By the 1960s, the museum and college started to distance themselves from one another in regards to programming. Other departments of the Cooper Union were making financial demands. The Cooper Union announced in June 1963 that it was considering shuttering the museum completely, and the museum closed on July 3, 1963. In explaining the closure, the college said that the museum was far from other visitor attractions, the museum space was too small, and it was seeing declining use. Cooper Union officials also said their endowment could not fund the museum's continued operations. This prompted concerns that the museum's collection could be dispersed. A Committee to Save the Cooper Union Museum, formed by Henry Francis Du Pont, threatened to sue to prevent the museum from closing. The committee requested that the Cooper Union's trustees split the museum off from the college's main operations. Another organization, the Greenwich Village Committee, was also formed in July 1963 to try to prevent the proposed relocation of the museum's collections.

The museum reopened September 16, 1963, with its future still uncertain. That November, the Cooper Union accepted the American Association of Museums' offer to conduct a study on the future of the museum. The Metropolitan Museum of Art, which was located nearby, offered to take over all of the museum's holdings. By 1965, the Smithsonian Institution had begun negotiating to take over the museum from the Cooper Union. At the time, the institution was rapidly expanding the number of artworks and artifacts in its other museums.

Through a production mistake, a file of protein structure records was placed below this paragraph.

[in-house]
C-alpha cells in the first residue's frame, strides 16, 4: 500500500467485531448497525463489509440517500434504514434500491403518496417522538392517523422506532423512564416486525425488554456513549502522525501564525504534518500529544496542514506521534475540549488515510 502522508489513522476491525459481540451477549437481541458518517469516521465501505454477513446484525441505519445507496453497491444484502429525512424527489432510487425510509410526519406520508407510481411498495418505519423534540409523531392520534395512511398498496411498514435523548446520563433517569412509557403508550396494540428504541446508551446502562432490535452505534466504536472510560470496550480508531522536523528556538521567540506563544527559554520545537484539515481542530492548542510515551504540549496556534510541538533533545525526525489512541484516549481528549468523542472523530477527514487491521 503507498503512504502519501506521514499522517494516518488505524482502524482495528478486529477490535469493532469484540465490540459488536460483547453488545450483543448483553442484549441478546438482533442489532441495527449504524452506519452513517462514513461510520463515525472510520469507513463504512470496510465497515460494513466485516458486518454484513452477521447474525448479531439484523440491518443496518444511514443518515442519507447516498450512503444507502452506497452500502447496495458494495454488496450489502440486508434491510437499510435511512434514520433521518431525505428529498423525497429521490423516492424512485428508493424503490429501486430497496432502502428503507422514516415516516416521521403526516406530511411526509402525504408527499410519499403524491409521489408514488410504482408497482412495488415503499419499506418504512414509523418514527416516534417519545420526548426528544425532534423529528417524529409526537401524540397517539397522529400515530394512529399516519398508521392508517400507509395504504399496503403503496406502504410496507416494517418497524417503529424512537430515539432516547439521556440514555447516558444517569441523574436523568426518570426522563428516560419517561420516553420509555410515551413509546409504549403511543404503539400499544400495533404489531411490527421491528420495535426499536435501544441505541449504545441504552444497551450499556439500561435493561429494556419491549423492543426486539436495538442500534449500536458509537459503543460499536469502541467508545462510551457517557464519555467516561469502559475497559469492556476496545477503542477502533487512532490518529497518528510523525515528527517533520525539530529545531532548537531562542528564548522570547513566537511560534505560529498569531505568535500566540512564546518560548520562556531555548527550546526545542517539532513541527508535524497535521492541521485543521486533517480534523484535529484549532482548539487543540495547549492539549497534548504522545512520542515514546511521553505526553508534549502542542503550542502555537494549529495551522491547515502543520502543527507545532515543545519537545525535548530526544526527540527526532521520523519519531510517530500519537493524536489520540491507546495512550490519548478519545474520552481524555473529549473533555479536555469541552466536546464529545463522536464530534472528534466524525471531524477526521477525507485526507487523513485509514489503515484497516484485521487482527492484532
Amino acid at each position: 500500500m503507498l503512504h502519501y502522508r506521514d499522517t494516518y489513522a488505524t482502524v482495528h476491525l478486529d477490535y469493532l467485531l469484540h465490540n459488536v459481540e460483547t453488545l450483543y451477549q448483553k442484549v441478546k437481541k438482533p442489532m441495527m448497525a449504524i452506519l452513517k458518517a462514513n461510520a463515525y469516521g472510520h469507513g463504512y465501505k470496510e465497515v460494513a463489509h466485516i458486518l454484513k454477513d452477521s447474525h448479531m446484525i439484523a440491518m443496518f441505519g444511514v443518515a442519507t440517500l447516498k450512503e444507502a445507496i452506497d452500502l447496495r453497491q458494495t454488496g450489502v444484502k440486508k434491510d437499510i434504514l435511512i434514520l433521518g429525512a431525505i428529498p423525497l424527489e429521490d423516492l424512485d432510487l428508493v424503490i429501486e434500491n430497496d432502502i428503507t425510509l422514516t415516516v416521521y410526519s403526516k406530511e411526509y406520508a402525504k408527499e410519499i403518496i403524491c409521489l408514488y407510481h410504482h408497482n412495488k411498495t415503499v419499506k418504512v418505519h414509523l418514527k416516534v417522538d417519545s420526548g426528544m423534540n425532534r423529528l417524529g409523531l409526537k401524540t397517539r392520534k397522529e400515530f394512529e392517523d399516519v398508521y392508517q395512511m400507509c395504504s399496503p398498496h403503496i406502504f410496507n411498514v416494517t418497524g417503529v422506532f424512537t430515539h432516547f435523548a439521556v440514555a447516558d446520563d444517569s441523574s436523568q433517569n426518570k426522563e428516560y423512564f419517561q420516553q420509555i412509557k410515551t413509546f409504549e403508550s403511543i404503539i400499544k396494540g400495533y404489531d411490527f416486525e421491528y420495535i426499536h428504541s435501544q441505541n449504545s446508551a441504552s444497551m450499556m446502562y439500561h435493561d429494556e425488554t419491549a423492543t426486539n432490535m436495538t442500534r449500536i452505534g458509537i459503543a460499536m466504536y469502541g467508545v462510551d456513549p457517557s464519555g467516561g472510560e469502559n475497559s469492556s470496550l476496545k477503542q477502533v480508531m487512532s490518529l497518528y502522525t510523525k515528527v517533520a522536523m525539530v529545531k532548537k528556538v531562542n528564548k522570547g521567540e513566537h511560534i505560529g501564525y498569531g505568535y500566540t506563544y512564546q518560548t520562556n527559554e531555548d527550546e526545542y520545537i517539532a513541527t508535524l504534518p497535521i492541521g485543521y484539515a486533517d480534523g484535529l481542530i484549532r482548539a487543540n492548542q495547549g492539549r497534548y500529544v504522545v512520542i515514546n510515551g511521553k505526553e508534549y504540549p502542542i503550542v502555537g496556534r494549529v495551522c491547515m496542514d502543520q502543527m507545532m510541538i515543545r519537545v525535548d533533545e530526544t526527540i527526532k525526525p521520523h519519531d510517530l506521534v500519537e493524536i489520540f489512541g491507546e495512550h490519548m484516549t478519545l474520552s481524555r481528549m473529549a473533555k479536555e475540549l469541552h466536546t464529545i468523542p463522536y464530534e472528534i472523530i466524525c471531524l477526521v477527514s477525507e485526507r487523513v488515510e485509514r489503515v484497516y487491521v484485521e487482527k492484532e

Smithsonian operation

1960s and 1970s

On October 9, 1967, Smithsonian Secretary S. Dillon Ripley and Daniel Maggin, the chair of the board of trustees, signed an agreement turning over the collection and library of the museum to the Smithsonian. As part of the agreement, the museum was to stay in New York City permanently and would remain in the Cooper Union's Foundation Building for three years. Even before it had finalized its acquisition, the Smithsonian was negotiating to lease the Andrew Carnegie Mansion on Manhattan's Upper East Side as the collection's new home. The mansion was five times as large as the museum's Cooper Union space. The New York Supreme Court approved the agreement on May 14, 1968. The museum was officially transferred to the Smithsonian on July 1, becoming the Cooper-Hewitt Museum of Design, and Richard T. Wunder was named as the director. Wunder planned to obtain objects from around the world. Despite being part of the Smithsonian Institution, the Cooper Hewitt still did not have enough cash to sustain its own operations.